Requirement to have an EEA-Resident Director
Under the Companies Act 2014 (the Act) a company registered in Ireland is required to have at least one director who is resident in a member state of the European Economic Area (EEA). This requirement does not apply where the company:
- has a statutory bond (Bond) in place which acts as a guarantee in the event the company is unable to pay a fine or charge resulting from breaches of the Act or tax legislation; or
- has obtained a certificate from the Registrar of Companies stating that the company has a real and continuous link with one or more economic activities that are being carried on in the State (Certificate).
If the UK leaves the EU without a deal it will no longer be a member of the EEA. As a result, Irish companies relying on a UK-resident director as their EEA-resident director will need to take action to ensure that they continue to comply with this requirement by doing one of the following:
- appointing another EEA-resident director
- putting a Bond in place
- obtaining a Certificate from the Registrar of Companies
It is a criminal offence for an Irish registered company not to have at least one EEA-resident director unless it satisfies one of the exemption requirements.
A legal framework for cross-border mergers between two or more limited liability companies within the EEA was brought into EU law by Directive 2005/56/EC (the Directive). Since May 2008 the Directive, as transposed by Irish and UK implementing legislation, has enabled mergers between Irish and UK companies through a prescribed procedure which involves obtaining authorisation by the High Court in Ireland and the High Court in the UK.
In October 2018 the UK government published draft legislation which would revoke the UK implementing legislation in the event the UK leaves the EU without a withdrawal agreement and transition period in place. This would mean that on exit day there would no longer be a legal framework in the UK to facilitate cross-border mergers. In Ireland, as the Irish legislation only applies to mergers between an Irish company and at least one EEA-registered company, it will not be possible for the High Court in Ireland to sanction a merger of a UK company into an Irish company.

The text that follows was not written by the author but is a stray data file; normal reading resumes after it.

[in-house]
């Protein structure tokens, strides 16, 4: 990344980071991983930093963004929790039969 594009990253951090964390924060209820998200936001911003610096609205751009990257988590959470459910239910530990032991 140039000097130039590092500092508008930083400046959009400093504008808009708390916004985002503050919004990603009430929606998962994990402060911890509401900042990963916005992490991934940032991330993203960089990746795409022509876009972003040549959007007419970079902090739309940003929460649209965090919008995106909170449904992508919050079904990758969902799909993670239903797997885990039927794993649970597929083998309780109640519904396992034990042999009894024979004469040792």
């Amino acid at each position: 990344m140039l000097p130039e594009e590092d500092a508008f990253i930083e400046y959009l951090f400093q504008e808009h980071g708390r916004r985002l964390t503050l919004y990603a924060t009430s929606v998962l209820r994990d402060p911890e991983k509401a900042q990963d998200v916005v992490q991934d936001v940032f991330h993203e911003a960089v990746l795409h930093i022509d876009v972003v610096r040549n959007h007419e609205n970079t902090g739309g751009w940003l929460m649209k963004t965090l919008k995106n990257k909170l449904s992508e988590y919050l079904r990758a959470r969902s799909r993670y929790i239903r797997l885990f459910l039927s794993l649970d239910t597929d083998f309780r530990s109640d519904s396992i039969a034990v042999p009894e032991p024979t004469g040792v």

While in any case it will still be possible to effect a cross-border merger by way of a traditional business transfer whereby all of the assets and liabilities of the transferor company are acquired by the acquiring company, this method would not have the benefits of the procedure under the Directive, which involves the automatic transfer of assets and liabilities and the dissolution of the transferor company without going into liquidation.
Irish Subsidiaries of EEA Holding Companies: Exemption from Filing Statutory Accounts
Where an Irish registered company is a subsidiary undertaking of a holding undertaking established in an EEA Member State, the company can, instead of filing its own accounts, file the consolidated accounts of the holding undertaking which are drawn up and audited in accordance with the Seventh Council Directive or in accordance with IFRS and audited in accordance with Article 37 of the Seventh Council Directive. To avail of this exemption, the company's shareholders must consent and there must be in force, in respect of the relevant financial year, an irrevocable guarantee by the holding undertaking of all amounts shown as liabilities in the statutory financial statements of the company in respect of that financial year.
If the UK ceases to be a member of the EEA, it will no longer be possible for Irish subsidiaries of UK holding companies to avail of this exemption and such companies will be required, under the Act, to annex their statutory financial statements to their annual return for the relevant financial year.